Syed is vocal and media-savvy. He loves to see himself on the TV screen and seldom refuses interview requests from our oh-so-many news channels. “This is a source of popularity,” he quips smiling slyly. Syed has an elaborate media section at his mansion – but no one to look after. “I don’t receive a single penny from the party’s central leadership. This whole set-up you see here is self-financed,” he says pointing to the media section, complete with 20-odd TV sets, video recorders, etc.

As a politician, Syed is vocal and squeamish. Many a time, his naiveté earned him jeers and taunts from political rivals. “Recently, a politician poked fun at me on a live TV show, saying that I’m illiterate. Though I was hurt, but kept quiet because I didn’t want violence in the city,” Syed says.

The ANP has borne the brunt of Taliban militancy. It has lost scores of activists and cadres in Taliban attacks. The party, which had two lawmakers in the previous Sindh Assembly, has none in the incumbent. Syed blames the Taliban for his party’s lackluster performance in the 2013 elections. “We were not allowed to campaign. Our activists and candidates were targeted, our election offices bombed and we were denied a level-playing field,” he says.

Syed believes the Taliban, and not political rivals, are responsible for the virtual death of his party in Karachi. “Nobody has done more damage to the ANP than the Taliban," he says. “And I’m at loss to understand why they are targeting a party that represents the Pashtun in this city.”

On Karachi and ‘namaloom afraad’

A surgical operation has been going on in Karachi since 2014. Dozens of Taliban militants have been killed in gunfights with police and Rangers, though these encounters have been called into question by rights campaigners and media persons. But Syed doesn’t think any innocent Pashtun has been killed. “I can vouch for the veracity of police claims that all those killed in encounters were 101% Taliban,”he says.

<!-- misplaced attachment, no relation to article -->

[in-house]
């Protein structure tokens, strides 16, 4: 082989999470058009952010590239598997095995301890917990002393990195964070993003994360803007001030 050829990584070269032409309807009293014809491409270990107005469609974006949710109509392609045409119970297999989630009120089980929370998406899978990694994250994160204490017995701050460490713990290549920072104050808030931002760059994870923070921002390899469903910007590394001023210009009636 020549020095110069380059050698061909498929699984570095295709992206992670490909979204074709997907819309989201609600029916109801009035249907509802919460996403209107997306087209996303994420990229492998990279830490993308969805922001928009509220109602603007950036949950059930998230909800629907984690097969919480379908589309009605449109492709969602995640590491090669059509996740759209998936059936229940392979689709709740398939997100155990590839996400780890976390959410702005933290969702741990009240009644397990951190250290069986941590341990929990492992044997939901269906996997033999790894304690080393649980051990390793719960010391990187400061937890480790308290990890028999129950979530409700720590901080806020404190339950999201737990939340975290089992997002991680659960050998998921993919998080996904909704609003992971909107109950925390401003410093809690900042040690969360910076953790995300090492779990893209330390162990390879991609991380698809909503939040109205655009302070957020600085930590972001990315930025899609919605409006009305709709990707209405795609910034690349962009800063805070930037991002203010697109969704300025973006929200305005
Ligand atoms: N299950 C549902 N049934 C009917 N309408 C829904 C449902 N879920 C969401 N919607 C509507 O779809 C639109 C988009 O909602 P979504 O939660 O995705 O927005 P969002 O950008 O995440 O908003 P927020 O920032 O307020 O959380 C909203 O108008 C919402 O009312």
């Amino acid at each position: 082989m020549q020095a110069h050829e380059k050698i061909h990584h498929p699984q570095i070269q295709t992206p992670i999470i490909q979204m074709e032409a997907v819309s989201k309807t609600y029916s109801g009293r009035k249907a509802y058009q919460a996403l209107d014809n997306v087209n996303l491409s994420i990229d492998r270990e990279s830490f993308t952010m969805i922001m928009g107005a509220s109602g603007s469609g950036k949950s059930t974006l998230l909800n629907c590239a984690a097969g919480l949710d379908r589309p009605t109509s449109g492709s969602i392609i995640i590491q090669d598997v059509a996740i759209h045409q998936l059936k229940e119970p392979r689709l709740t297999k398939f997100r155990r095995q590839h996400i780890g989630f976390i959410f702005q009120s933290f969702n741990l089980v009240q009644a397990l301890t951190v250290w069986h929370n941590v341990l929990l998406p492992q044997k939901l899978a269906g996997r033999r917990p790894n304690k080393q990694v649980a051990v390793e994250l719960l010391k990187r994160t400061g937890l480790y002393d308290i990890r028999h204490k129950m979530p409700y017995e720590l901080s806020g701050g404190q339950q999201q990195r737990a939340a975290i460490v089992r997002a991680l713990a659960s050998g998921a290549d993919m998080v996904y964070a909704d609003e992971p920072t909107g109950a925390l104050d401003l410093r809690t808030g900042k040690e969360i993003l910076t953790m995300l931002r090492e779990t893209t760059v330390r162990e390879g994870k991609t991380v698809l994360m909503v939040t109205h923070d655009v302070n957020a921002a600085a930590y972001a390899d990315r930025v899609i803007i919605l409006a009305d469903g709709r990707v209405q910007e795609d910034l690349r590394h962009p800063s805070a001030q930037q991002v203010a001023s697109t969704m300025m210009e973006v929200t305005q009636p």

Syed completely supports the operation and wants it to continue till the last terrorist is eliminated from the city. Syed is also all praise for army chief General Raheel Sharif. “He means business. He is committed to eradicating terrorism from Pakistan. And we all must support him.”

On General Raheel Sharif and military operationss

The ANP is a shadow of its former self in Karachi. And political analysts believe the party has ceded ground to Imran Khan’s Pakistan Tehreek-e-Insaf in the Pashtun-dominated areas of the city. Syed, however, doesn’t agree. “Who says the ANP’s presence in Karachi is lackadaisical? It has resurrected – with renewed vigour and enthusiasm. Give my party a level-playing field and see how it bounces back,” Syed says in a tone belying his words.

Syed says the Pashtuns in Karachi are not a threat to any other community. “We have no clash of economic interests with anyone. Pashtuns are security guards, they are drivers, they are petty day labourers, they don’t have political ambitions in this city,” he says. “They want to earn a living for their families and that is all they want.”

On Pashtuns and Urdu speaking people